HTC to re-bone Android?

Peter Chou, chief executive of HTC, had previously said he saw “little value” in HTC running its own application store. But he has also said that it was no longer enough for HTC to simply customise the standard Android user interface with its own “skin”: “It is not enough to be skin-deep. We need to go bone-deep.”

via / Technology – HTC to target online app store.

HTC was the world’s biggest Windows Mobile vendor, at one time claiming to have sold over 80% of all WinMo phones ever made.

I always considered them to be the natural leaders in the Android licensing cohort. First, because they are the most agile and second because they had the operator relationships that allowed white-label operator phones.

HTC aspired to differentiate itself by “skinning” Windows Mobile and have carried their Sense UI over to Android offering a brand image distinct from competitors.  However, HTC’s branded strategy may have upset their operator partnerships (no evidence of this, just hypothesis). In the event, HTC, though prosperous, is not the largest single Android vendor.

Now the comment above from Peter Chou indicates that HTC is going to integrate the experience further. Building its own APIs, store and perhaps more. Not satisfied with “re-skinning” perhaps it will “re-bone” as well.

Going “bone-deep” sounds a lot more integrated and inter-dependent than modular to me.

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  • Pat S

    Wonder if this is a result of the re-release of Win Mobile. HTC will now have basically the same phone hardware with two competing OS. Will the HTC brand be lost behind the OS they serve? In theory they could build a store which serves up the correct version of an app across OS platform. A difficult task in reality, but if a developer offers a version for both OS then its possible to build some brand identity across the OS. Maybe they build a cross platform API, like Flash 😉 to layer on top of the OS, think of how this increases battery life. I will watch with interest as all the device manufactures who abandoned Mr Softie, feel the pressure to return to the mothership.

  • joe c

    So how much customization does the new WIndows Mobile 7 allow by the carriers? Any?

  • famousringo

    The fragmentation deepens.

    I wonder if Google is willing to cut their most important hardware partner off at the knees. Probably. Plenty of other manufacturers where that came from.

  • Iphoned

    Others manage to take control of the unguided middle?

  • Iphoned

    Can’t wait till they replace all Google services with Movrosoft’s

  • timnash

    HTC has to find a way of adding enough value. When it was making 80% of WinMo phones it was effectively the Foxconn for that niche. It handled the handset design as well as the manufacturing. With Android, the vendors don't need HTC's UI skin and it's cheaper to go to Foxconn or one of the other contract manufacturers.

  • kevin

    Partly because of Samsung's own vertical integration (chips, displays, memory, etc), I think it can beat any of the Android-based phone makers on production cost, so it can offer carriers/consumers a better price on the same hardware/Android product. When Samsung arrives in their markets. the other Android vendors (HTC, Motorola, SonyEricsson, etc) will have to differentiate and offer greater value without adding extra cost, or accept lower margins and profits. They must be shocked at the speed at which Samsung overtook all of them in smartphone sales, once it got serious about smartphones, starting at the beginning of 2010.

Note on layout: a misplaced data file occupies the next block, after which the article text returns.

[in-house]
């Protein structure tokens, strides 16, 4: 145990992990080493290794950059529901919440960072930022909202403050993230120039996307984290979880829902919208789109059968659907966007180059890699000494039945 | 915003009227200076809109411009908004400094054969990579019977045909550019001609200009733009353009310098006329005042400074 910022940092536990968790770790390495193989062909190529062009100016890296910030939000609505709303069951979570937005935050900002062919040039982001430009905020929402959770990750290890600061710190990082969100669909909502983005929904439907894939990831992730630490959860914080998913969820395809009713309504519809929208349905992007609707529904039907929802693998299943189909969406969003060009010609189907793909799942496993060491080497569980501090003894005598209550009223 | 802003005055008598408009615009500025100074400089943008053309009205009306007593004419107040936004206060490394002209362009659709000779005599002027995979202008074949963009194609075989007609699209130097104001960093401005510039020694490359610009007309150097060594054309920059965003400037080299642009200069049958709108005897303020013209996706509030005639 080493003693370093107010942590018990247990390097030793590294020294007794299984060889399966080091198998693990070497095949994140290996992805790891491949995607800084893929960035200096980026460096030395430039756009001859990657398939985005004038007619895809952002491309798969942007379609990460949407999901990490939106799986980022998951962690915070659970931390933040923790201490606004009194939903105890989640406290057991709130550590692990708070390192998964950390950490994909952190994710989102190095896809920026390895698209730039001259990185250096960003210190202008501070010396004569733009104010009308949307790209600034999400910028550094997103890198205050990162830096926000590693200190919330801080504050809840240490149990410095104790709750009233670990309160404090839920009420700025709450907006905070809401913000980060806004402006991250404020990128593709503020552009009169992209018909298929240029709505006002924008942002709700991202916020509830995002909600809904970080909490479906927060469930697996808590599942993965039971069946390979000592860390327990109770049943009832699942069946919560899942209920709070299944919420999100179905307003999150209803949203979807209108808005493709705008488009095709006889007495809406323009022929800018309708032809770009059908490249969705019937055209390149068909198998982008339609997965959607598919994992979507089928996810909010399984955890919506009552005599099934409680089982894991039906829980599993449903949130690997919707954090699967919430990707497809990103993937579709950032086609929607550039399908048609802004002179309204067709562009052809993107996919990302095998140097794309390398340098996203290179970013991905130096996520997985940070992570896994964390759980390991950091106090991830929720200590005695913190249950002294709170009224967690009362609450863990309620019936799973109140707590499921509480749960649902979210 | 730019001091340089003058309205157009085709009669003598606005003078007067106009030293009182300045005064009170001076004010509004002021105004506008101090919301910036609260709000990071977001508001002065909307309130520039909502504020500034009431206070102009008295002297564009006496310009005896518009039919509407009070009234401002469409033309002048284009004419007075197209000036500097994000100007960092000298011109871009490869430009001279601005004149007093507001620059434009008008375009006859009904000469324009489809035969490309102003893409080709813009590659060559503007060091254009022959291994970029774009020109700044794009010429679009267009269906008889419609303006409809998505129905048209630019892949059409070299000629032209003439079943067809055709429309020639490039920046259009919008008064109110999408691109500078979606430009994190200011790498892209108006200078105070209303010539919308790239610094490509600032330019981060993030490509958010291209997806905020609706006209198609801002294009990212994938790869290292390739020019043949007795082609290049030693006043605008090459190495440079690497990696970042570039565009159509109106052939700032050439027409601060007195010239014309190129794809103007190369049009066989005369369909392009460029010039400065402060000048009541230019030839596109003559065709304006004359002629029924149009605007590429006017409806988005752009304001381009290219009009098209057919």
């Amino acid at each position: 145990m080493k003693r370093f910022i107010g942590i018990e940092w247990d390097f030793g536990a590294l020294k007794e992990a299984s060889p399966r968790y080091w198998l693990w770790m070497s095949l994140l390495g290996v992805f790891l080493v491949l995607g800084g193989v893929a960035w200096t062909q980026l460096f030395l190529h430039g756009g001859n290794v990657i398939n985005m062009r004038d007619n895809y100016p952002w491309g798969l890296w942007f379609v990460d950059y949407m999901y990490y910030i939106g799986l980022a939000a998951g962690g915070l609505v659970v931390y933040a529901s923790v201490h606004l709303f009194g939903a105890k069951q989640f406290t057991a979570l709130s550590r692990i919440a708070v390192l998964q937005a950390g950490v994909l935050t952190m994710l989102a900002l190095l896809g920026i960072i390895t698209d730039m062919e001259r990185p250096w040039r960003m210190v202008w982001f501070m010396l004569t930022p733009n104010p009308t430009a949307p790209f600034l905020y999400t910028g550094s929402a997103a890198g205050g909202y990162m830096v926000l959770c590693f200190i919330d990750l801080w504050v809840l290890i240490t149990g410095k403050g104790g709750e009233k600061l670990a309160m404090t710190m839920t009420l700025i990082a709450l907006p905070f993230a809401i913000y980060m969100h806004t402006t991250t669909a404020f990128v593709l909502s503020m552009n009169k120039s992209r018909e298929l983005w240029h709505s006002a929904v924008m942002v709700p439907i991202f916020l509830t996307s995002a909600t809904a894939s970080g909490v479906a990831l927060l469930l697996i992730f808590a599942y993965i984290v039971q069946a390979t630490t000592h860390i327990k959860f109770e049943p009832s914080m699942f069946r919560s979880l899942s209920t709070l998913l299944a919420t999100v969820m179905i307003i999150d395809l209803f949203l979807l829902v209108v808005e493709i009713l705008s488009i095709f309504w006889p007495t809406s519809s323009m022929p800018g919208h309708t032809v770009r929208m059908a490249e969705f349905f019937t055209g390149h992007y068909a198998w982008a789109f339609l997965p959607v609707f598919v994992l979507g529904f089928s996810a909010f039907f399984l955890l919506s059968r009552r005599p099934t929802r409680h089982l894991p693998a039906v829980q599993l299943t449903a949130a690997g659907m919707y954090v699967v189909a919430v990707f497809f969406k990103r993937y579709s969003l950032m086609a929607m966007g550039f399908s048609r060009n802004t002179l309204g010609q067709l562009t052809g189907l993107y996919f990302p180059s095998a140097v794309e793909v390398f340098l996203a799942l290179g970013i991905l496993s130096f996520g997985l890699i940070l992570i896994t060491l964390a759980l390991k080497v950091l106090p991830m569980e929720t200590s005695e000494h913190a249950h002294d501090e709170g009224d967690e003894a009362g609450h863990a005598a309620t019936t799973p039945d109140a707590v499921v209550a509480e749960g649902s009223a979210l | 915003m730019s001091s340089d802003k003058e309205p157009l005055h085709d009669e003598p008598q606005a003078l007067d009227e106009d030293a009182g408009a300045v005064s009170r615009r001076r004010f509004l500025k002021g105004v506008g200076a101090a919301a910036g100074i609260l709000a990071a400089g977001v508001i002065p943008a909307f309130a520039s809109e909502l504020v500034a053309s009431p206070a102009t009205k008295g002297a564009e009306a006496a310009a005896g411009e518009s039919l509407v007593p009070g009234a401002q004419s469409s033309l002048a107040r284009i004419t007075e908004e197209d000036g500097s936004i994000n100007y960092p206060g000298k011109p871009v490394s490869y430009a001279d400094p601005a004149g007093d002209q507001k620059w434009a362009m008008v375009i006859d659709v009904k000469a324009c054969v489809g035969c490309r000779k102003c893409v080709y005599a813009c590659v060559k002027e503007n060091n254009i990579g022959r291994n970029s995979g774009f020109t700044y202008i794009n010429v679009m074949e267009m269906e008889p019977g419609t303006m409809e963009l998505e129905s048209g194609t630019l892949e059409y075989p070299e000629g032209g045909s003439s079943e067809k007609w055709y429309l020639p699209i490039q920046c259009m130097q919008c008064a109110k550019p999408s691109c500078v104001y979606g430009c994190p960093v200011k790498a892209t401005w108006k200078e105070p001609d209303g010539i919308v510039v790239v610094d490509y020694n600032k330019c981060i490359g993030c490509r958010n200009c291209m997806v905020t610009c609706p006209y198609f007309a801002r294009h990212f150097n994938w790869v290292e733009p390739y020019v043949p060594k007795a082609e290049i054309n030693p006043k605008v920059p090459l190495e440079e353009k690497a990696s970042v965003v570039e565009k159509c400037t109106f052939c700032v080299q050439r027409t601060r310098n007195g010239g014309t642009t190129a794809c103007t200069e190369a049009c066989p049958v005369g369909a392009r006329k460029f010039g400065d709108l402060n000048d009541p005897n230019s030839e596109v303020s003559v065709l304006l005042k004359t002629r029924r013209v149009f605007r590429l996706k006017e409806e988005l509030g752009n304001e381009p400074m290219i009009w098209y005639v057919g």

At one end, they are getting squeezed by Samsung who is willing and able to compete on price for the same product. At the high end, where innovation is required in order to ask for higher prices from carriers/consumers, they don't have control over Android/Android SDK/Marketplace software direction or release timetable, and thus are unable to take on Apple in a capabilities-battle since that relies heavily on software for the rich user experience expected by those higher-paying consumers.

    • Rob Scott

      You might be correct re – Samsung, but currently they are not passing that benefit to customers. Galaxy S is priced similarly to Motorola or HTC smartphones. But to your point they might be taking in more profit.

      • kevin

        Agreed, but Samsung could be passing the difference to carriers, in exchange for more "shelf-space" – i.e. better promotion. I'm with AT&T (due to iPhone) and have gotten three mailings from AT&T in the last month, and Samsung phones, including Captivate, were prominent. BB Torch was buried on an interior page; HTC Aria and iPhone left out.

  • If they're going to do anything 'bone-deep' then I would hope it's to fix the awful OpenGL performance so that game developers can actually get decent speed out of the handsets and so that they can get a faster UI without the need for power sapping CPUs or huge batteries.

    I ran this OpenGL benchmark test a while ago to compare Nokia's £300 C7 with the superphones and I'm just staggered at how badly the HTC Desire does…

    Nokia's C6-01 (about £200) has the same CPU/GPU so that'll equally trounce the HTCs.